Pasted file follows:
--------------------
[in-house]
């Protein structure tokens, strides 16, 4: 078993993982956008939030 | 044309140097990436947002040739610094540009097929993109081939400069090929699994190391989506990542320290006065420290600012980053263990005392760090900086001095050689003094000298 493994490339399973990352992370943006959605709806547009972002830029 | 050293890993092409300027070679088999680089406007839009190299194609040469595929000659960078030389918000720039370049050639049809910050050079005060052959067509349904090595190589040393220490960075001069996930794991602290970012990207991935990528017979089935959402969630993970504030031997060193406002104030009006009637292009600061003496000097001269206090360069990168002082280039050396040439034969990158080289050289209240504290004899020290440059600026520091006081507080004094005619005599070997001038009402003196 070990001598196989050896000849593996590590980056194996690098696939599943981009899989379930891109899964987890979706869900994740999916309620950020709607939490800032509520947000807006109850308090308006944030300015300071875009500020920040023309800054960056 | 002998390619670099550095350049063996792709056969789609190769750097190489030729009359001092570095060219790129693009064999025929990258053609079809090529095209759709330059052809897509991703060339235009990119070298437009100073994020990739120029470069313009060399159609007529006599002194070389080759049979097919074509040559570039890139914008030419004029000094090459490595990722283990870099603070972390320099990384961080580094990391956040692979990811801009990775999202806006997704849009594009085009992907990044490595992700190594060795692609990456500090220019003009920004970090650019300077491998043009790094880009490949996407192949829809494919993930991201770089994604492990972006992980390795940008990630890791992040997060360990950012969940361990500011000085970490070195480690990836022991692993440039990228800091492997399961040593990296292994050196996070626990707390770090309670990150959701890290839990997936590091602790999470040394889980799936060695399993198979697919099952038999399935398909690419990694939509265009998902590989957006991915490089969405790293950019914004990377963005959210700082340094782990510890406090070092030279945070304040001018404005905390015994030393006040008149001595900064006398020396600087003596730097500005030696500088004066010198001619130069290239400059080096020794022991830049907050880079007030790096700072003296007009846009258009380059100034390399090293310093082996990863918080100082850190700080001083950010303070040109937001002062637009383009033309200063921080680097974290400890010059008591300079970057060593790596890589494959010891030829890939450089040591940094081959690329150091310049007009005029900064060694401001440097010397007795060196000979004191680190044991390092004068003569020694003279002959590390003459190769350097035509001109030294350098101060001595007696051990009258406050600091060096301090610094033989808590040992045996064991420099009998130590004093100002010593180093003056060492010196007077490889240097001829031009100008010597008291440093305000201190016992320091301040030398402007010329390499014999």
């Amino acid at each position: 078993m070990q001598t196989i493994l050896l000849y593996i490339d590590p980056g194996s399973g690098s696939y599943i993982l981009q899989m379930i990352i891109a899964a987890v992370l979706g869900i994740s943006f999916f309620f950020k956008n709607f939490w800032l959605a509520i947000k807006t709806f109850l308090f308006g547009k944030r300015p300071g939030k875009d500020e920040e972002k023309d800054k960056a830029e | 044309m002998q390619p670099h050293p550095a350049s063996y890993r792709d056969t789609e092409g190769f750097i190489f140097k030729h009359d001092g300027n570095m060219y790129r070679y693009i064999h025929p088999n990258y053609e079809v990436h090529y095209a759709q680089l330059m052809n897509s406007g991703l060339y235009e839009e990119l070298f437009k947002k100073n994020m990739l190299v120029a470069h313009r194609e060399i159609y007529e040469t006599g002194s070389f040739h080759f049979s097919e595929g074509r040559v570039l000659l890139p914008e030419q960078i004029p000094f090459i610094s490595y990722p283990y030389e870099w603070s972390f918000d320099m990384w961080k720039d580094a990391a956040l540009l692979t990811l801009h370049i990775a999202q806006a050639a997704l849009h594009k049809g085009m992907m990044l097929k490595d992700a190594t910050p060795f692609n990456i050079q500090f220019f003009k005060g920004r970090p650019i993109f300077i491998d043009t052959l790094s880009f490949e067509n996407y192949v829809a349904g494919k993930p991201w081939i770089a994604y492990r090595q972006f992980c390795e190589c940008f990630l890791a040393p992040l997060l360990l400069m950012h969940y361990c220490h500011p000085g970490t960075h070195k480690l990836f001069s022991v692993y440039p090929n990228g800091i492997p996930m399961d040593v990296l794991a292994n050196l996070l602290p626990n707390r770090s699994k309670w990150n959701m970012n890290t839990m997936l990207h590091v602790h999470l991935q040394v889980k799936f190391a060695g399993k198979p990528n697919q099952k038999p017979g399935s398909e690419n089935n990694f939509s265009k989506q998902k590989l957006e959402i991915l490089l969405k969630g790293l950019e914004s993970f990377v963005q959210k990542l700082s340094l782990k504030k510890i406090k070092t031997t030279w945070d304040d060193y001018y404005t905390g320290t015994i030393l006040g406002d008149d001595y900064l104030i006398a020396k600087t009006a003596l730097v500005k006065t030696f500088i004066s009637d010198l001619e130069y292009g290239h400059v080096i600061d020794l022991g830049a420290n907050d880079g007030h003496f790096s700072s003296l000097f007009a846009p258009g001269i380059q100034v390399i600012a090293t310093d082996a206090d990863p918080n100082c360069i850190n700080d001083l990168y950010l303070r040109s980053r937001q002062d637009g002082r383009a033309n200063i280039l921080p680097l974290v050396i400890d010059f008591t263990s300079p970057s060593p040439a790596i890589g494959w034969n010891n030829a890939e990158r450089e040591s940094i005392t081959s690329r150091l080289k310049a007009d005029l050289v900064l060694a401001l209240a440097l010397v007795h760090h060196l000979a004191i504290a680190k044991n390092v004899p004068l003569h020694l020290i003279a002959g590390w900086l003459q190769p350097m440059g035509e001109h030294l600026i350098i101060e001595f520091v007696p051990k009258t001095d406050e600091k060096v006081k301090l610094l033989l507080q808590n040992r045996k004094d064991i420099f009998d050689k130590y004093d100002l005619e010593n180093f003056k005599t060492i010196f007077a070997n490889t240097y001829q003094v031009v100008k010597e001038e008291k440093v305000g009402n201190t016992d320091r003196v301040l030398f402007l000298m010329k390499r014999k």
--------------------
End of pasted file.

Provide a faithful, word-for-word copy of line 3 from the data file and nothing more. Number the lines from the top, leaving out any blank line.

């Amino acid at each position: 078993m070990q001598t196989i493994l050896l000849y593996i490339d590590p980056g194996s399973g690098s696939y599943i993982l981009q899989m379930i990352i891109a899964a987890v992370l979706g869900i994740s943006f999916f309620f950020k956008n709607f939490w800032l959605a509520i947000k807006t709806f109850l308090f308006g547009k944030r300015p300071g939030k875009d500020e920040e972002k023309d800054k960056a830029e | 044309m002998q390619p670099h050293p550095a350049s063996y890993r792709d056969t789609e092409g190769f750097i190489f140097k030729h009359d001092g300027n570095m060219y790129r070679y693009i064999h025929p088999n990258y053609e079809v990436h090529y095209a759709q680089l330059m052809n897509s406007g991703l060339y235009e839009e990119l070298f437009k947002k100073n994020m990739l190299v120029a470069h313009r194609e060399i159609y007529e040469t006599g002194s070389f040739h080759f049979s097919e595929g074509r040559v570039l000659l890139p914008e030419q960078i004029p000094f090459i610094s490595y990722p283990y030389e870099w603070s972390f918000d320099m990384w961080k720039d580094a990391a956040l540009l692979t990811l801009h370049i990775a999202q806006a050639a997704l849009h594009k049809g085009m992907m990044l097929k490595d992700a190594t910050p060795f692609n990456i050079q500090f220019f003009k005060g920004r970090p650019i993109f300077i491998d043009t052959l790094s880009f490949e067509n996407y192949v829809a349904g494919k993930p991201w081939i770089a994604y492990r090595q972006f992980c390795e190589c940008f990630l890791a040393p992040l997060l360990l400069m950012h969940y361990c220490h500011p000085g970490t960075h070195k480690l990836f001069s022991v692993y440039p090929n990228g800091i492997p996930m399961d040593v990296l794991a292994n050196l996070l602290p626990n707390r770090s699994k309670w990150n959701m970012n890290t839990m997936l990207h590091v602790h999470l991935q040394v889980k799936f190391a060695g399993k198979p990528n697919q099952k038999p017979g399935s398909e690419n089935n990694f939509s265009k989506q998902k590989l957006e959402i991915l490089l969405k969630g790293l950019e914004s993970f990377v963005q959210k990542l700082s340094l782990k504030k510890i406090k070092t031997t030279w945070d304040d060193y001018y404005t905390g320290t015994i030393l006040g406002d008149d001595y900064l104030i006398a020396k600087t009006a003596l730097v500005k006065t030696f500088i004066s009637d010198l001619e130069y292009g290239h400059v080096i600061d020794l022991g830049a420290n907050d880079g007030h003496f790096s700072s003296l000097f007009a846009p258009g001269i380059q100034v390399i600012a090293t310093d082996a206090d990863p918080n100082c360069i850190n700080d001083l990168y950010l303070r040109s980053r937001q002062d637009g002082r383009a033309n200063i280039l921080p680097l974290v050396i400890d010059f008591t263990s300079p970057s060593p040439a790596i890589g494959w034969n010891n030829a890939e990158r450089e040591s940094i005392t081959s690329r150091l080289k310049a007009d005029l050289v900064l060694a401001l209240a440097l010397v007795h760090h060196l000979a004191i504290a680190k044991n390092v004899p004068l003569h020694l020290i003279a002959g590390w900086l003459q190769p350097m440059g035509e001109h030294l600026i350098i101060e001595f520091v007696p051990k009258t001095d406050e600091k060096v006081k301090l610094l033989l507080q808590n040992r045996k004094d064991i420099f009998d050689k130590y004093d100002l005619e010593n180093f003056k005599t060492i010196f007077a070997n490889t240097y001829q003094v031009v100008k010597e001038e008291k440093v305000g009402n201190t016992d320091r003196v301040l030398f402007l000298m010329k390499r014999k």